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Tláhuac is one of the 16 city halls of Mexico City. Its term covers more than 83 km2 and is located in the southeast of the Mexican capital, framed by the Santa Catarina mountain range to the north and Teuhtli to the south. The center corresponds to the lacustrine vessels of Xochimilco and Chalco. Only the channels of the Chinampera zone and the wetlands are conserved in these lakes. During the prehispanic period, in tlahuaquense land agricultural villages were established as Terremote Tlaltenco. In 1222 a group of Nahua affiliation founded Cuitláhuac - the current San Pedro Tláhuac - on an islet between the two lakes. At the time of the Spanish Conquest, Cuitlahuacas, Mixquicas and Xochimilcas were established around the lakes.

Between the colonial period and the nineteenth century, Tláhuac changed its domain between Xochimilco and Chalco. During the Mexican Revolution the peoples of the south of Tláhuac supported the uprising of Emiliano Zapata. At the end of the war, all were endowed with ejido lands, some of which continue to be cultivated until the first decade of the 21st century. Tláhuac was constituted as an independent municipality in 1924, when it was separated for the second time from Xochimilco, now under the management of Senator Severino Ceniceros. It received the category of delegation in 1928, when the municipal regime of the Federal District was suppressed. Until the decade of 1980 Tláhuac was a delegation of purely rural character, for that reason it was well-known like the Province of the Anahuac.

During the last thirty years, the demographic pressure of the megalopolis of the Valley of Mexico has encouraged the rapid urbanization of the territory, so that urban areas cover approximately a third of it. The rest constitutes an important natural reserve, but the advance of the city threatens the conservation of these spaces. In Tláhuac there are seven original towns whose roots are in pre-Hispanic times. Three of them preserve areas of chinampería that are part of the polygon declared World Heritage by Unesco in 1987 within the ancient lake of Xochimilco. To these people we can add the important migratory flow of the interior of the city and the rest of Mexico that make Tláhuac an area of ​​great contrasts between tradition and its peripheral position within one of the largest urban agglomerations in the world.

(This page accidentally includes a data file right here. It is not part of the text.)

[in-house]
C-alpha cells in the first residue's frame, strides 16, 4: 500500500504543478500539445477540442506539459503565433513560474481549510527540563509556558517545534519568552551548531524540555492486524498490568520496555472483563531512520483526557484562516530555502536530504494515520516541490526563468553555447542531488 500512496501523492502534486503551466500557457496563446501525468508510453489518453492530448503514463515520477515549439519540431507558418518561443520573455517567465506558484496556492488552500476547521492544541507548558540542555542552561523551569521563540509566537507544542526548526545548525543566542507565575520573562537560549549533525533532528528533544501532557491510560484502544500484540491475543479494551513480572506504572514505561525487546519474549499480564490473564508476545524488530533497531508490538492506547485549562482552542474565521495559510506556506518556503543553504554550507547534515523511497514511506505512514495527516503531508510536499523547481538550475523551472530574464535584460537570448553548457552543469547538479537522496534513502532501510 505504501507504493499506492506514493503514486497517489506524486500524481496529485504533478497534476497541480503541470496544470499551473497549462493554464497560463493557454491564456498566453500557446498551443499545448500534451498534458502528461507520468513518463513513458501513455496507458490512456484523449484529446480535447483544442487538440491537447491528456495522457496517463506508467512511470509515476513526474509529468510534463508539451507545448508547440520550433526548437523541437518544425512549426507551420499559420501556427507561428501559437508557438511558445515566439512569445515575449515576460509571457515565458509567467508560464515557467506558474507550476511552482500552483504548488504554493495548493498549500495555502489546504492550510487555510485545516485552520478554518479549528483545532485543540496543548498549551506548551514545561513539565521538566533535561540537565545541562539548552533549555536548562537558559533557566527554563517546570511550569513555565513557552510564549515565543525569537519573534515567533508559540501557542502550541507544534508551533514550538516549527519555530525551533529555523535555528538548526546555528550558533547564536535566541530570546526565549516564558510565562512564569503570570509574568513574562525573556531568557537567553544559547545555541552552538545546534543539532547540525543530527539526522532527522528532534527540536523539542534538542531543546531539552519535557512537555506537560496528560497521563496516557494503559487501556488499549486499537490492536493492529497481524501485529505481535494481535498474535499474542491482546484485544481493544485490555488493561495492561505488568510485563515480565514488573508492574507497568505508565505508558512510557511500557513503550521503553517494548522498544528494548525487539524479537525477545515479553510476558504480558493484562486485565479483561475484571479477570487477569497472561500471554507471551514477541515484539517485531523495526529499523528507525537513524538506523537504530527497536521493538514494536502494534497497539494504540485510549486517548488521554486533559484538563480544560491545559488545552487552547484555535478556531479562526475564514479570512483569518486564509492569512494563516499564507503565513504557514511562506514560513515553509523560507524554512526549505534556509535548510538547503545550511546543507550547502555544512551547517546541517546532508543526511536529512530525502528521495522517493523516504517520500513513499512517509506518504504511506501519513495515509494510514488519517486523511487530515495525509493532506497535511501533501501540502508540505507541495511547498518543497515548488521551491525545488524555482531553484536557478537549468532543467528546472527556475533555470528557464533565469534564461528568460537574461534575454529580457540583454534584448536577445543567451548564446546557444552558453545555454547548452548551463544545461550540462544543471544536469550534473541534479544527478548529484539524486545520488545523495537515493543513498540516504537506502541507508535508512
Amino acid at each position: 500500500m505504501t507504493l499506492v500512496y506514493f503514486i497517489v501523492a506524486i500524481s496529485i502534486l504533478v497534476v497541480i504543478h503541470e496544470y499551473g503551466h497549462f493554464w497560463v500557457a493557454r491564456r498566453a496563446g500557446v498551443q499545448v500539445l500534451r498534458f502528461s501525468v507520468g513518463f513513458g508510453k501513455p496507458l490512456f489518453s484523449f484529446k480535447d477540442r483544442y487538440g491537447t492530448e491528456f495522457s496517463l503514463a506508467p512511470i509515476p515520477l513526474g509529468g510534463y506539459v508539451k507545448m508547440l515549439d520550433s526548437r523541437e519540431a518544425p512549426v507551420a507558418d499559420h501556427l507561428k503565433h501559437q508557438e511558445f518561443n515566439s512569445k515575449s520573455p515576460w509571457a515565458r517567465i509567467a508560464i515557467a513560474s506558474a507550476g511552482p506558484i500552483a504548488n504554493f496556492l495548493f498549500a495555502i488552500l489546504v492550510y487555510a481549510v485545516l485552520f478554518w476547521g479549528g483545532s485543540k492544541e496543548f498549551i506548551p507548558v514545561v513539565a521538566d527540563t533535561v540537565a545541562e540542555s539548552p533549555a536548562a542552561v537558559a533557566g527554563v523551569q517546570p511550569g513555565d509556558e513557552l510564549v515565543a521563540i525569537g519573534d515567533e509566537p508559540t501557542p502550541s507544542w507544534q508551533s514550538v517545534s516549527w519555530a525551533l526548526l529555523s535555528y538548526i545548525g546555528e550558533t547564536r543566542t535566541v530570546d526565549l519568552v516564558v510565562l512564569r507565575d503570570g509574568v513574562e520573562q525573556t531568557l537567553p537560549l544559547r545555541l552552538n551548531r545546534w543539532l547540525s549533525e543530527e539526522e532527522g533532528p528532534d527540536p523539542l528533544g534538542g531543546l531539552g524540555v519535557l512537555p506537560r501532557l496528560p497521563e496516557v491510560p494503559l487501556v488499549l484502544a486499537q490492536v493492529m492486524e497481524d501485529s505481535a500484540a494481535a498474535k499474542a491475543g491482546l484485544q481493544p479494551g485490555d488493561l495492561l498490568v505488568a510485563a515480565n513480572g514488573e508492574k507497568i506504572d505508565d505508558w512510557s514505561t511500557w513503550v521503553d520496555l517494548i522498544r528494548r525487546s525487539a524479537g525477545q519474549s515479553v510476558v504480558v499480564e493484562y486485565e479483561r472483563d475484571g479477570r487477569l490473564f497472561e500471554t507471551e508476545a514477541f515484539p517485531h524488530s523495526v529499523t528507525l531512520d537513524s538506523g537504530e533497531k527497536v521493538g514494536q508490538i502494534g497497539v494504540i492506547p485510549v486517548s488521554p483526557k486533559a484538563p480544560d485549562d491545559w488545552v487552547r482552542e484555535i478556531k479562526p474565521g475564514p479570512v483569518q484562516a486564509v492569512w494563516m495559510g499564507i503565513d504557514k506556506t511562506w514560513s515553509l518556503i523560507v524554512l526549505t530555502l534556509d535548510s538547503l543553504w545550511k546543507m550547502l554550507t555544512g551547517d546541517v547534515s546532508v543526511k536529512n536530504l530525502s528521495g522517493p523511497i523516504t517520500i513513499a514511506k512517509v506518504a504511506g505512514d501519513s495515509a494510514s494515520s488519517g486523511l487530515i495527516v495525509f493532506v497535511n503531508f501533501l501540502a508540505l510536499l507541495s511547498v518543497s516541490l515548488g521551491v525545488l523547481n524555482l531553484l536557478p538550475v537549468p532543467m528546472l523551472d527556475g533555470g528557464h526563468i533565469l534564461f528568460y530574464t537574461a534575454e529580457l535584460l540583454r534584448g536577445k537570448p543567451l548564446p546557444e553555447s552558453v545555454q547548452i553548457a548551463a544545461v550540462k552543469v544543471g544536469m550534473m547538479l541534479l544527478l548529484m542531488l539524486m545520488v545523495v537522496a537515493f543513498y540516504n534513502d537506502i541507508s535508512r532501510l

The towns that make up Tláhuac are: San Pedro Tláhuac, San Francisco Tlaltenco, San Andrés Mixquic, Santiago Zapotitlán, Santa Catarina Yecahuitzotl, San Juan Ixtayopan and San Nicolás Tetelco. On December 9,2015, the Congress of the Union approved the reform in general, with reservations in 10 articles that comprise it. On December 15,2015, the Senate of the Republic approved the reform in general and sent it to local congresses for discussion. It was approved by these state legislative bodies, and ratified and promulgated by President Enrique Peña Nieto on January 29,2016. With this, the Federal District became the City of Mexico and the delegations in mayorships. On October 1,2018, Raymundo Martínez Vite became the first mayor of the nascent Tláhuac City Hall.